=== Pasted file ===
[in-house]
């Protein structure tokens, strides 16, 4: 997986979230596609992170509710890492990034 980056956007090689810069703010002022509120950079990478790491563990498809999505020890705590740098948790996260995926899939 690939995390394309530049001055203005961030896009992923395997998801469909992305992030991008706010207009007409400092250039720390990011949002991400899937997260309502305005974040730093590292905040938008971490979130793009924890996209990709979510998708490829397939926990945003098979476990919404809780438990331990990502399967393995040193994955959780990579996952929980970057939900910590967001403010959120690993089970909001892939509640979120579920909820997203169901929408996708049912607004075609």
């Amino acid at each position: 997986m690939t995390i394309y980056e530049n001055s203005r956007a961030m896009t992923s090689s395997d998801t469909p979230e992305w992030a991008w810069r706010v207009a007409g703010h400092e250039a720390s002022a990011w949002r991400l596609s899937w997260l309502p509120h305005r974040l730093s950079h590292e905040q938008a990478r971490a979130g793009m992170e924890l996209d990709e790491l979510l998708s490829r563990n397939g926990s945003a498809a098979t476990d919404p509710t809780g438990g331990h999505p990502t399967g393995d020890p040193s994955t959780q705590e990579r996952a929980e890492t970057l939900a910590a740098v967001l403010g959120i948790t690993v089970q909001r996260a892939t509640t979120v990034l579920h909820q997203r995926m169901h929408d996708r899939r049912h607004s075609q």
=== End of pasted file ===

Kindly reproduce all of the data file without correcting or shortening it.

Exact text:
[in-house]
């Protein structure tokens, strides 16, 4: 997986979230596609992170509710890492990034 980056956007090689810069703010002022509120950079990478790491563990498809999505020890705590740098948790996260995926899939 690939995390394309530049001055203005961030896009992923395997998801469909992305992030991008706010207009007409400092250039720390990011949002991400899937997260309502305005974040730093590292905040938008971490979130793009924890996209990709979510998708490829397939926990945003098979476990919404809780438990331990990502399967393995040193994955959780990579996952929980970057939900910590967001403010959120690993089970909001892939509640979120579920909820997203169901929408996708049912607004075609």
């Amino acid at each position: 997986m690939t995390i394309y980056e530049n001055s203005r956007a961030m896009t992923s090689s395997d998801t469909p979230e992305w992030a991008w810069r706010v207009a007409g703010h400092e250039a720390s002022a990011w949002r991400l596609s899937w997260l309502p509120h305005r974040l730093s950079h590292e905040q938008a990478r971490a979130g793009m992170e924890l996209d990709e790491l979510l998708s490829r563990n397939g926990s945003a498809a098979t476990d919404p509710t809780g438990g331990h999505p990502t399967g393995d020890p040193s994955t959780q705590e990579r996952a929980e890492t970057l939900a910590a740098v967001l403010g959120i948790t690993v089970q909001r996260a892939t509640t979120v990034l579920h909820q997203r995926m169901h929408d996708r899939r049912h607004s075609q």